This new rule will exacerbate the debt and will leave guestworkers more vulnerable and exploitable than before- human beings with less value and without the same rights as others. Our crushing debts to recruiters and employer agents block us as guestworkers from protecting our fundamental labor rights, including our right to organize. While the new regulations prohibit employers or recruiters from collecting fees as a condition of employment, they rely on the employer to vouch no such fees have been collected. There is also no requirement that employers reimburse transportation costs, passports and visa and inspection fees. Further, no process is provided for these workers or their advocates to intervene when there are fee abuses. The lack of enforcement mechanism exposes this for what it is- a gift to abusive employers masquerading as reform.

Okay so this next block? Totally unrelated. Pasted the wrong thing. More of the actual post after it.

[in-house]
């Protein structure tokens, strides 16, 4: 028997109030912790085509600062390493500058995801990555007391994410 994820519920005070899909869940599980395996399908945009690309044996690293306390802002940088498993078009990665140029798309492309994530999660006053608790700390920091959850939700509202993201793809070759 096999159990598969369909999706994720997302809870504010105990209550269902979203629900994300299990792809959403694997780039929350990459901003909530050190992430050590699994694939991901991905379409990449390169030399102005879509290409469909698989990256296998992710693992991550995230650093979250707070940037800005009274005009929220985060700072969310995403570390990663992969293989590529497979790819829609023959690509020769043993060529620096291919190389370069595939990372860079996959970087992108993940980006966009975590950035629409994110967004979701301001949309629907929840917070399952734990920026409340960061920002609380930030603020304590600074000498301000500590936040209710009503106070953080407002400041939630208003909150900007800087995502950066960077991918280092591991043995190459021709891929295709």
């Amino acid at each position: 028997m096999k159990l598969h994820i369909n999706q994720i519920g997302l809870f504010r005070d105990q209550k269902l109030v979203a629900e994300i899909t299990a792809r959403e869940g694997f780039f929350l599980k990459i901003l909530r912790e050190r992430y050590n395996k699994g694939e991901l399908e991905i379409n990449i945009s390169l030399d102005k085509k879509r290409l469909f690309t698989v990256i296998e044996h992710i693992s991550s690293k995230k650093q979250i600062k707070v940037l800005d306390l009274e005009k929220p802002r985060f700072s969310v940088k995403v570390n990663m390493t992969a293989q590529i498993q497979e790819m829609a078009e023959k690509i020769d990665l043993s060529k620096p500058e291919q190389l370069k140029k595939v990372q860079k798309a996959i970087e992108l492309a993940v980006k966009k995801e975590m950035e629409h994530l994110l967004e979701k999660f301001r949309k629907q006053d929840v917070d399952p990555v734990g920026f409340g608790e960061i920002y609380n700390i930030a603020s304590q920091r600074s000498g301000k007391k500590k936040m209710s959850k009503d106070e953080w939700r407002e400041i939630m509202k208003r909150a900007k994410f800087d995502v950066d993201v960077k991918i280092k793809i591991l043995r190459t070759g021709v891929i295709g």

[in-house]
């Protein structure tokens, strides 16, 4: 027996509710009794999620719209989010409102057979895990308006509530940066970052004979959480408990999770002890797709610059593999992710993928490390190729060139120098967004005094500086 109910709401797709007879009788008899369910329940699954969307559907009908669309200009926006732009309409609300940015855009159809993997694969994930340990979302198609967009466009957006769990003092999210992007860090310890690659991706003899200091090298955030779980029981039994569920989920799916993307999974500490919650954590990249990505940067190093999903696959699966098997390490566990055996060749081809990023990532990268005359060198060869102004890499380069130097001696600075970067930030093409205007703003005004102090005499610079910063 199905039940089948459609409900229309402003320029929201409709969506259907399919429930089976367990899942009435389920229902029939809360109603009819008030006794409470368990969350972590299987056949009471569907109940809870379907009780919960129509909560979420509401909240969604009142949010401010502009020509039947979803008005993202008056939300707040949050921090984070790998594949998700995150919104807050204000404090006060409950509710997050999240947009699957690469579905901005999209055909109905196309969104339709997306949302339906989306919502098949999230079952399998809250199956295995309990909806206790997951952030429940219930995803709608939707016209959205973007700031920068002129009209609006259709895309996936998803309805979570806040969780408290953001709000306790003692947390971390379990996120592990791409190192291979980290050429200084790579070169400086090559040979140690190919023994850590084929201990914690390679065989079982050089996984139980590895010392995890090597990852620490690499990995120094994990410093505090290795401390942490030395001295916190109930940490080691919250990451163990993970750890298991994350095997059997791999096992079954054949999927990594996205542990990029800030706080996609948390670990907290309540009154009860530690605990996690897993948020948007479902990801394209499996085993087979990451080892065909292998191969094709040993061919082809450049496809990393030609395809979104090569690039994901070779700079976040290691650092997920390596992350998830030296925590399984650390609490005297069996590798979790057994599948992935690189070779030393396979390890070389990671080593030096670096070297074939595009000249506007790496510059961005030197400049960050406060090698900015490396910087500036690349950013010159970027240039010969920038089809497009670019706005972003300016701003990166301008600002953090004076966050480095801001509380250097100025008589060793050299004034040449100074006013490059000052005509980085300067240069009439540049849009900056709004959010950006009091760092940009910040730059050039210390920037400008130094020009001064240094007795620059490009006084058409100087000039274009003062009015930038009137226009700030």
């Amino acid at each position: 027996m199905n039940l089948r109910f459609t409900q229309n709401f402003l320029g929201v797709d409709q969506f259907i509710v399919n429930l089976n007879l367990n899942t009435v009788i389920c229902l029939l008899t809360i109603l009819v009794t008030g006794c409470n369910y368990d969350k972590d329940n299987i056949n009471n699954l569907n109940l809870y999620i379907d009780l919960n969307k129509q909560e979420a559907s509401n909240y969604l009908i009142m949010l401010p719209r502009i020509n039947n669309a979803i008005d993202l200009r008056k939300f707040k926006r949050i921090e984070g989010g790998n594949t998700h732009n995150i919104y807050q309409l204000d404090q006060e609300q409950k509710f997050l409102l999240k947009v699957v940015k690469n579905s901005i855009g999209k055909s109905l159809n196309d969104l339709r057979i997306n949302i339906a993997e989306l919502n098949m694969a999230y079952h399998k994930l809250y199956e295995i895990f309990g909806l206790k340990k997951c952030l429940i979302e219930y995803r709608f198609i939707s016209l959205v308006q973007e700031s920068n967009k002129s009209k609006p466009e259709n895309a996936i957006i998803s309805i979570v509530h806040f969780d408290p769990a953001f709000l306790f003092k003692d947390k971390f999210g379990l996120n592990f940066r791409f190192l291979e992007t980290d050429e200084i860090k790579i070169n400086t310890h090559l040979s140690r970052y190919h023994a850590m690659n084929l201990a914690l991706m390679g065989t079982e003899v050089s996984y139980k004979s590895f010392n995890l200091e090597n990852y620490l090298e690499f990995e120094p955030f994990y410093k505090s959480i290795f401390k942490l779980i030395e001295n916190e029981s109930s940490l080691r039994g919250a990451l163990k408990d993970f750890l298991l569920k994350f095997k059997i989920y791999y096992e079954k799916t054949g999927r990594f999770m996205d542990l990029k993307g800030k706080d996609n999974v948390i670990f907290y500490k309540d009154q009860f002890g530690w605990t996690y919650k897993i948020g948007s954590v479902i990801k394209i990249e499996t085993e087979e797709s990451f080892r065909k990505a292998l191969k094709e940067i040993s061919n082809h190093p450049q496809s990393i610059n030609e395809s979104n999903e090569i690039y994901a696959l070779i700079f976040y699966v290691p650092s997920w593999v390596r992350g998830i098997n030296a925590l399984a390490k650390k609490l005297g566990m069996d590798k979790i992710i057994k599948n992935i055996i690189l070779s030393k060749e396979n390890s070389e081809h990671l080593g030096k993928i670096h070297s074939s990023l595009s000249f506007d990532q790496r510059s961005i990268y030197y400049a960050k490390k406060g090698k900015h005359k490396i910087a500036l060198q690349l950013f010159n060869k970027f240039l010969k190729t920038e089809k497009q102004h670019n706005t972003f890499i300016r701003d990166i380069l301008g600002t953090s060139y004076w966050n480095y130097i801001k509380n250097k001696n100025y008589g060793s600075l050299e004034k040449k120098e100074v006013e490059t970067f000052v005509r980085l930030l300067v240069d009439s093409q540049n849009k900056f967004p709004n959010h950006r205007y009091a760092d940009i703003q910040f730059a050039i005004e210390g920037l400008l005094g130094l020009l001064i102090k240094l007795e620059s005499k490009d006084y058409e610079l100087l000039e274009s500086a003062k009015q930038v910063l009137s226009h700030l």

For these reasons, we reject the DOL’s change in policy implemented clandestinely in the ultimate days of the Bush administration that leaves guestworkers even more vulnerable and exploitable than before. At a time of global economic despair, we need Congress and the Administration to lead the way in enacting sound policies that do not undermine the labor rights of temporary workers or of U.S. workers. The USDOL should strengthen and enforce its positions making employers responsible for their costs in using the program, that strengthen workers’ right to organize, and that include real enforcement mechanisms. Instead of undermining core labor rights-like the Fair Labor Standards Act- the USDOL should eliminate obstacles to the right to organize-complementing protections included in the Employee Free Choice Act- for all workers in the U.S. regardless of their immigration status. These protections block employers from exploiting workers who can’t fight back because of debt and exclusion from legal protections and enforcement mechanisms-they are necessary to protect both U.S. and foreign workers.